Robin Hood: Prince of Thieves (1991)

Oh England, My Lionheart

***This Review Contains Spoilers***

No Robin Hood movie can dream of even coming close to the perfection that is The Adventures Of Robin Hood from 1938, but Robin Hood: Prince of Thieves ranks as my 2nd favourite movie about the famed English outlaw. If the 1938 Robin Hood is one extreme of a bright, colourful, tight-wearing, saccharine induced fantasy and the Ridley Scott Robin Hood from 2010 is the opposite extreme of an unnecessarily dark, gritty and overly mature version of the tale, then Prince Of Thieves is the middle ground.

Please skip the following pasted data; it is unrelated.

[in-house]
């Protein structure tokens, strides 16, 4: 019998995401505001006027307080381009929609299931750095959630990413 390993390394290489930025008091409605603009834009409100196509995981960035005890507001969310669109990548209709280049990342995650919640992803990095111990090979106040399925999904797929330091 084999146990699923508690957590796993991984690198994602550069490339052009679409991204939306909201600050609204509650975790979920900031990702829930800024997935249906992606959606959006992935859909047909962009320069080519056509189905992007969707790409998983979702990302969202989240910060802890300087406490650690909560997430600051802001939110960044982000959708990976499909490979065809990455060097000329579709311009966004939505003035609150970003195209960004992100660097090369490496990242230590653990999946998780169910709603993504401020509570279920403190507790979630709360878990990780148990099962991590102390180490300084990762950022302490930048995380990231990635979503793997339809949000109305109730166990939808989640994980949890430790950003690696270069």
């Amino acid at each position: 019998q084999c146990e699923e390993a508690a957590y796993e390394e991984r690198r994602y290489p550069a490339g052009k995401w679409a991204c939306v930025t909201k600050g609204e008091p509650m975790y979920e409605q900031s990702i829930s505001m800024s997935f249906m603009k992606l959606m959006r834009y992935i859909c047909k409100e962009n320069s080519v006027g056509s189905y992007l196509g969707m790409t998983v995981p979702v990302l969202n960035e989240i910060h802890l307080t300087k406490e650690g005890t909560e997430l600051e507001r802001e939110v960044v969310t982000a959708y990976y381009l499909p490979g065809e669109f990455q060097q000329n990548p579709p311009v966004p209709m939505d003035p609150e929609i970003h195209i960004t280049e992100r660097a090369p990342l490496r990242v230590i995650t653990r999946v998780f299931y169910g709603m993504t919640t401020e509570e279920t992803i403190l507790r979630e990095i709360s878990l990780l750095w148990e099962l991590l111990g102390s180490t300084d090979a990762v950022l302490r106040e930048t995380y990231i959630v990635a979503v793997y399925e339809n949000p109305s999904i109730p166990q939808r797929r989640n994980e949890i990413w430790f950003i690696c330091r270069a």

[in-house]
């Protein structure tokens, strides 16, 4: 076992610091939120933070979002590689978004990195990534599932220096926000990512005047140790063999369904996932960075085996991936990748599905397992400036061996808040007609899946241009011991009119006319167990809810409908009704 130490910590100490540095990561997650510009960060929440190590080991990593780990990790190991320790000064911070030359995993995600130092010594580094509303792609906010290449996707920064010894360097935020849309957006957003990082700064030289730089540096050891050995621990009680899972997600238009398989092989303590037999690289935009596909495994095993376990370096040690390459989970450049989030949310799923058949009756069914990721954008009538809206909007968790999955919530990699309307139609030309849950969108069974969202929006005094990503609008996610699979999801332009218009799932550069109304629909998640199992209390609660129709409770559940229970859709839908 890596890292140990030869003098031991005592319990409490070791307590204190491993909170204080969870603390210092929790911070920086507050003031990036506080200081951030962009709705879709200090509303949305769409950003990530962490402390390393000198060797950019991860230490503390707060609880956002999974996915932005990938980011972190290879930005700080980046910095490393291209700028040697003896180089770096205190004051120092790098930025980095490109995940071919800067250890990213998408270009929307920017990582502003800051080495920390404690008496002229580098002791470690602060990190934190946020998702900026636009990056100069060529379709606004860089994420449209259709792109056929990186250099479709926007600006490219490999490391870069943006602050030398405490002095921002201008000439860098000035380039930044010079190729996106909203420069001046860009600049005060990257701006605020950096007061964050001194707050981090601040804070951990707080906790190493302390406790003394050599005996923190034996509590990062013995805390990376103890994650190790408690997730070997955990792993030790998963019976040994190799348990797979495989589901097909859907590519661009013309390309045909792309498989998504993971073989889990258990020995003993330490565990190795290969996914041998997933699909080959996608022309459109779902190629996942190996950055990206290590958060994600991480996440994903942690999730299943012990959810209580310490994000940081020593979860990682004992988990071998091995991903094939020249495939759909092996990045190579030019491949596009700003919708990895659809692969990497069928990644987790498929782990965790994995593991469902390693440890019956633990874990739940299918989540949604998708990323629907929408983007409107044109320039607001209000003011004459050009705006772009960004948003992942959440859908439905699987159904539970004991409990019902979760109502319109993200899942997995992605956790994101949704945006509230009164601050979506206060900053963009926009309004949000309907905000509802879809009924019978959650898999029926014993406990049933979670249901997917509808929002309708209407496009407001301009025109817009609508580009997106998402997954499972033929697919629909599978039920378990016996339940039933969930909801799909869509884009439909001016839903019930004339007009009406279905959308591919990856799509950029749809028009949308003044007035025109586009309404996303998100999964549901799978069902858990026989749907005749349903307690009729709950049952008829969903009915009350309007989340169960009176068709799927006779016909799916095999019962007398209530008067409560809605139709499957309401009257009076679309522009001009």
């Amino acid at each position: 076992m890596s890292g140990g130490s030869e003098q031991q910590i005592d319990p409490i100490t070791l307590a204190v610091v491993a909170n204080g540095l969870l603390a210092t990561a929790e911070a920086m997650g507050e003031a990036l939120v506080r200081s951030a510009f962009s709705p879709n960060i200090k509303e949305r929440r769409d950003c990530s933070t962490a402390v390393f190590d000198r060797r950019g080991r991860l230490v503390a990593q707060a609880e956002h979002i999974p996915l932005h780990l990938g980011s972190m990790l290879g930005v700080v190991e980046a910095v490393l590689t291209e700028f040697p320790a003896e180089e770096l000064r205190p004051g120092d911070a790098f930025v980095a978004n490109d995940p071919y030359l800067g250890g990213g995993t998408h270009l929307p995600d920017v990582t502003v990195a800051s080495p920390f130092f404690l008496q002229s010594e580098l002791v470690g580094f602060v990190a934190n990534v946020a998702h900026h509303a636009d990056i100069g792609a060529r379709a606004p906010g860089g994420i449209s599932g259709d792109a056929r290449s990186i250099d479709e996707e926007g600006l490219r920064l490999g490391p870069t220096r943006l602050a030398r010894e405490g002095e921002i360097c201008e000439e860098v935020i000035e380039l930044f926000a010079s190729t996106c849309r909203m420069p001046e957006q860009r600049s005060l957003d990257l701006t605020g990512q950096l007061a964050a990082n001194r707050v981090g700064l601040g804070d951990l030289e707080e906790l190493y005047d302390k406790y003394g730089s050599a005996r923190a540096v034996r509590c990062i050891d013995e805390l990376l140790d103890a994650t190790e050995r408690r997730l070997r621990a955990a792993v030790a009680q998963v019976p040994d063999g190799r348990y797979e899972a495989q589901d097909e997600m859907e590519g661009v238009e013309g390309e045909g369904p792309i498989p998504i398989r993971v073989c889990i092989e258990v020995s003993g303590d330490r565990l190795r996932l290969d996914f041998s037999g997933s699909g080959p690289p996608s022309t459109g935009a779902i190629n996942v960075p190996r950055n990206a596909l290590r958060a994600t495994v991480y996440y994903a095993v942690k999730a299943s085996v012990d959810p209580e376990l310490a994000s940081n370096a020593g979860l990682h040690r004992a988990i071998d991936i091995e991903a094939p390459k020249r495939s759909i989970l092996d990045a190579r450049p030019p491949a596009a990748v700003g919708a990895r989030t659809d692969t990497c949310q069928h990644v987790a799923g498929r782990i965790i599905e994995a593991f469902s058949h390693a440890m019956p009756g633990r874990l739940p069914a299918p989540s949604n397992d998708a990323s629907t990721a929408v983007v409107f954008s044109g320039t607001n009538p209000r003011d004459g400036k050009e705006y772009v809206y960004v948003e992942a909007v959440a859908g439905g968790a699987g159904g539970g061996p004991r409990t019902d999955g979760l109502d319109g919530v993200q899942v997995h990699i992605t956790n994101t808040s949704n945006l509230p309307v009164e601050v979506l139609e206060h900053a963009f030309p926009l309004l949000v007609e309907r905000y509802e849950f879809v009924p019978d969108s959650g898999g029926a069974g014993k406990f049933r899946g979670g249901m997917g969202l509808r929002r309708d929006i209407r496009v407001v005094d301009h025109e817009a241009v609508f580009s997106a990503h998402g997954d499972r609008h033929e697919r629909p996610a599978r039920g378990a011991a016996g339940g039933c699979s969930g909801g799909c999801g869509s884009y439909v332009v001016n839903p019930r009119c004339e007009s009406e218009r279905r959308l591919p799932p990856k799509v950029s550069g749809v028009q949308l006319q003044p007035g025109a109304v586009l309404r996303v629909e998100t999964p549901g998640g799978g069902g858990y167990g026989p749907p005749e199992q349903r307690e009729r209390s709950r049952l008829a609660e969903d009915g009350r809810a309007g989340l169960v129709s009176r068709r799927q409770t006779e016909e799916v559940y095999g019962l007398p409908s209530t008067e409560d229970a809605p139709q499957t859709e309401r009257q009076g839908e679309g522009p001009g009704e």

Is the All-American Kevin Costner miscast as Robin Hood? Yes. But do I care? No, not really. Costner’s enthusiasm does come through in his performance and shows he has what it takes to be an action hero. Most people don’t think of Costner as much of a screen presence, but to me, he is (besides, realism is beside the point with a movie like this). Prince Of Thieves opens unexpectedly in Jerusalem showing that this is a Robin Hood movie which does things a bit different, largely with the character of Azeem Edin Bashir Al Bakir (Morgan Freeman), an Arabic man in medieval England. Azeem represents a positive representation of an Arab and the world from which he hails. He holds more enlightened views on women and in one of the movie’s pivotal scenes he hands Robin a rudimentary telescope (very similar to a paralleling scene in Dances with Wolves) which isn’t recorded to have been invented until the 17th century. However, the notion that an individual or individuals from the Arab world might have known about such technology isn’t a too “out there” idea if the claims of the Middle East being a far more advanced society than Europe during the middle ages are to be believed (it’s unlikely we’ll see a character like Azeem in the post-9/11 world in which the Middle East is no longer portrayed in media as an exotic fantasy land rather than a haven for terrorists). Costner and Morgan Freeman do make for a fun duo and who wouldn’t want to have Morgan Freeman always by your side giving you winsomely knowledge – what other actor embodies dignity more than Freeman? There is a big gaping plot hole when Azeem fulfils his duty to Robin by saving his life right after they land on the English shore yet for whatever reason this is not acknowledged. But do I care? No, not really.